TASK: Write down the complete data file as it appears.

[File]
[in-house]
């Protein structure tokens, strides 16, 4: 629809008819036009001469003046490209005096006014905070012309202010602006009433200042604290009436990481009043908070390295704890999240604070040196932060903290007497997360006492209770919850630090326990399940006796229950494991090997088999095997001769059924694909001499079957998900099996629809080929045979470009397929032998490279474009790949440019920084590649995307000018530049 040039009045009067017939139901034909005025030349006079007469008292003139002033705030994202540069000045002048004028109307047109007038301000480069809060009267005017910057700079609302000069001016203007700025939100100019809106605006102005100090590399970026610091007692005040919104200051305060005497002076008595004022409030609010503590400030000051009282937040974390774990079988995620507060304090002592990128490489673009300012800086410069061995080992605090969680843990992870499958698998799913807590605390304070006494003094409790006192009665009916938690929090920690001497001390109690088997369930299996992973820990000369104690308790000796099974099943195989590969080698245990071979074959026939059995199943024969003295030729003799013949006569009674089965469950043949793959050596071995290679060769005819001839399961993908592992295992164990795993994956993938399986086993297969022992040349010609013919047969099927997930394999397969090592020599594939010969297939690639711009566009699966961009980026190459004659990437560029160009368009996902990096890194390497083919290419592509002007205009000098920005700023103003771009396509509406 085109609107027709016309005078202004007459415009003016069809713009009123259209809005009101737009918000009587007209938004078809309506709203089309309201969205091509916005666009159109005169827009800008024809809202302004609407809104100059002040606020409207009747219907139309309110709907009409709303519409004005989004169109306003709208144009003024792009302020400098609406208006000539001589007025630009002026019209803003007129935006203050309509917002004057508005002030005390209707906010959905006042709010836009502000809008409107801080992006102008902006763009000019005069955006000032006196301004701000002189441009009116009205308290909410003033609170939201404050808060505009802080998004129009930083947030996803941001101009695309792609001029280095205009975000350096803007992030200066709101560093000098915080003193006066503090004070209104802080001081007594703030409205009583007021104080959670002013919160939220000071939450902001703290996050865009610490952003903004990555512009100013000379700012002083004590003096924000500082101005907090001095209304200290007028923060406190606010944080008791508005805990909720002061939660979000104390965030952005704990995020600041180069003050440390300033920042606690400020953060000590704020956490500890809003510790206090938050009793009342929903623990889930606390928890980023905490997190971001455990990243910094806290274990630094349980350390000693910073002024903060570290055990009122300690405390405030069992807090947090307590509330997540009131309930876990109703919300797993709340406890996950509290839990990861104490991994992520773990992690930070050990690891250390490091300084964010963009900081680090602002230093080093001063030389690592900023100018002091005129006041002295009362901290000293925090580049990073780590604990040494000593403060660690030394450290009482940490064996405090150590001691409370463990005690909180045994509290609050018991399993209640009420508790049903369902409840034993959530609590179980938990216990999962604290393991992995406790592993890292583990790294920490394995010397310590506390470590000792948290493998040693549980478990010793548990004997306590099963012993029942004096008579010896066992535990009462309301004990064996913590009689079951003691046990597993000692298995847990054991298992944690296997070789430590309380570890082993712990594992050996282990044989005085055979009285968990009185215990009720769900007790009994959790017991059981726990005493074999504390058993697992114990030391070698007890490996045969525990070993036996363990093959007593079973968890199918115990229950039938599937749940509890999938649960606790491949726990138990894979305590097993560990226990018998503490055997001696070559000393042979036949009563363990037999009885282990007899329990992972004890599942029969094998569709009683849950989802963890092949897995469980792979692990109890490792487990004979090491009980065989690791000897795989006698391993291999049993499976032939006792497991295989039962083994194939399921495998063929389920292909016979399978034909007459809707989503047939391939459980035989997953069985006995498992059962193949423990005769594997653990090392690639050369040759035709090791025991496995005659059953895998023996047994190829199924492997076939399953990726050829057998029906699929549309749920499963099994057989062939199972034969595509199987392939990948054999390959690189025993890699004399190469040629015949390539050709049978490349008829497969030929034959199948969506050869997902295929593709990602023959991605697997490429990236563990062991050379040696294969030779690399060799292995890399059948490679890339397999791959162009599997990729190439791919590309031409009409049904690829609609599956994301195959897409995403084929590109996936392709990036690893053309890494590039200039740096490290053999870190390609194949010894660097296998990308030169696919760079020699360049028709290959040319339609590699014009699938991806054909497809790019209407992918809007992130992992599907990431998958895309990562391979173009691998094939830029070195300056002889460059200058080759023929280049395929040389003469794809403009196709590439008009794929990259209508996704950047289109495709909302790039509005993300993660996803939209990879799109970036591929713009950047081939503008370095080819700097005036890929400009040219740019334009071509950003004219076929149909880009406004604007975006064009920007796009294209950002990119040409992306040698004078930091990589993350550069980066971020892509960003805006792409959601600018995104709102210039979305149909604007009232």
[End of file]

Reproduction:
[in-house]
């Protein structure tokens, strides 16, 4: 629809008819036009001469003046490209005096006014905070012309202010602006009433200042604290009436990481009043908070390295704890999240604070040196932060903290007497997360006492209770919850630090326990399940006796229950494991090997088999095997001769059924694909001499079957998900099996629809080929045979470009397929032998490279474009790949440019920084590649995307000018530049 040039009045009067017939139901034909005025030349006079007469008292003139002033705030994202540069000045002048004028109307047109007038301000480069809060009267005017910057700079609302000069001016203007700025939100100019809106605006102005100090590399970026610091007692005040919104200051305060005497002076008595004022409030609010503590400030000051009282937040974390774990079988995620507060304090002592990128490489673009300012800086410069061995080992605090969680843990992870499958698998799913807590605390304070006494003094409790006192009665009916938690929090920690001497001390109690088997369930299996992973820990000369104690308790000796099974099943195989590969080698245990071979074959026939059995199943024969003295030729003799013949006569009674089965469950043949793959050596071995290679060769005819001839399961993908592992295992164990795993994956993938399986086993297969022992040349010609013919047969099927997930394999397969090592020599594939010969297939690639711009566009699966961009980026190459004659990437560029160009368009996902990096890194390497083919290419592509002007205009000098920005700023103003771009396509509406 085109609107027709016309005078202004007459415009003016069809713009009123259209809005009101737009918000009587007209938004078809309506709203089309309201969205091509916005666009159109005169827009800008024809809202302004609407809104100059002040606020409207009747219907139309309110709907009409709303519409004005989004169109306003709208144009003024792009302020400098609406208006000539001589007025630009002026019209803003007129935006203050309509917002004057508005002030005390209707906010959905006042709010836009502000809008409107801080992006102008902006763009000019005069955006000032006196301004701000002189441009009116009205308290909410003033609170939201404050808060505009802080998004129009930083947030996803941001101009695309792609001029280095205009975000350096803007992030200066709101560093000098915080003193006066503090004070209104802080001081007594703030409205009583007021104080959670002013919160939220000071939450902001703290996050865009610490952003903004990555512009100013000379700012002083004590003096924000500082101005907090001095209304200290007028923060406190606010944080008791508005805990909720002061939660979000104390965030952005704990995020600041180069003050440390300033920042606690400020953060000590704020956490500890809003510790206090938050009793009342929903623990889930606390928890980023905490997190971001455990990243910094806290274990630094349980350390000693910073002024903060570290055990009122300690405390405030069992807090947090307590509330997540009131309930876990109703919300797993709340406890996950509290839990990861104490991994992520773990992690930070050990690891250390490091300084964010963009900081680090602002230093080093001063030389690592900023100018002091005129006041002295009362901290000293925090580049990073780590604990040494000593403060660690030394450290009482940490064996405090150590001691409370463990005690909180045994509290609050018991399993209640009420508790049903369902409840034993959530609590179980938990216990999962604290393991992995406790592993890292583990790294920490394995010397310590506390470590000792948290493998040693549980478990010793548990004997306590099963012993029942004096008579010896066992535990009462309301004990064996913590009689079951003691046990597993000692298995847990054991298992944690296997070789430590309380570890082993712990594992050996282990044989005085055979009285968990009185215990009720769900007790009994959790017991059981726990005493074999504390058993697992114990030391070698007890490996045969525990070993036996363990093959007593079973968890199918115990229950039938599937749940509890999938649960606790491949726990138990894979305590097993560990226990018998503490055997001696070559000393042979036949009563363990037999009885282990007899329990992972004890599942029969094998569709009683849950989802963890092949897995469980792979692990109890490792487990004979090491009980065989690791000897795989006698391993291999049993499976032939006792497991295989039962083994194939399921495998063929389920292909016979399978034909007459809707989503047939391939459980035989997953069985006995498992059962193949423990005769594997653990090392690639050369040759035709090791025991496995005659059953895998023996047994190829199924492997076939399953990726050829057998029906699929549309749920499963099994057989062939199972034969595509199987392939990948054999390959690189025993890699004399190469040629015949390539050709049978490349008829497969030929034959199948969506050869997902295929593709990602023959991605697997490429990236563990062991050379040696294969030779690399060799292995890399059948490679890339397999791959162009599997990729190439791919590309031409009409049904690829609609599956994301195959897409995403084929590109996936392709990036690893053309890494590039200039740096490290053999870190390609194949010894660097296998990308030169696919760079020699360049028709290959040319339609590699014009699938991806054909497809790019209407992918809007992130992992599907990431998958895309990562391979173009691998094939830029070195300056002889460059200058080759023929280049395929040389003469794809403009196709590439008009794929990259209508996704950047289109495709909302790039509005993300993660996803939209990879799109970036591929713009950047081939503008370095080819700097005036890929400009040219740019334009071509950003004219076929149909880009406004604007975006064009920007796009294209950002990119040409992306040698004078930091990589993350550069980066971020892509960003805006792409959601600018995104709102210039979305149909604007009232």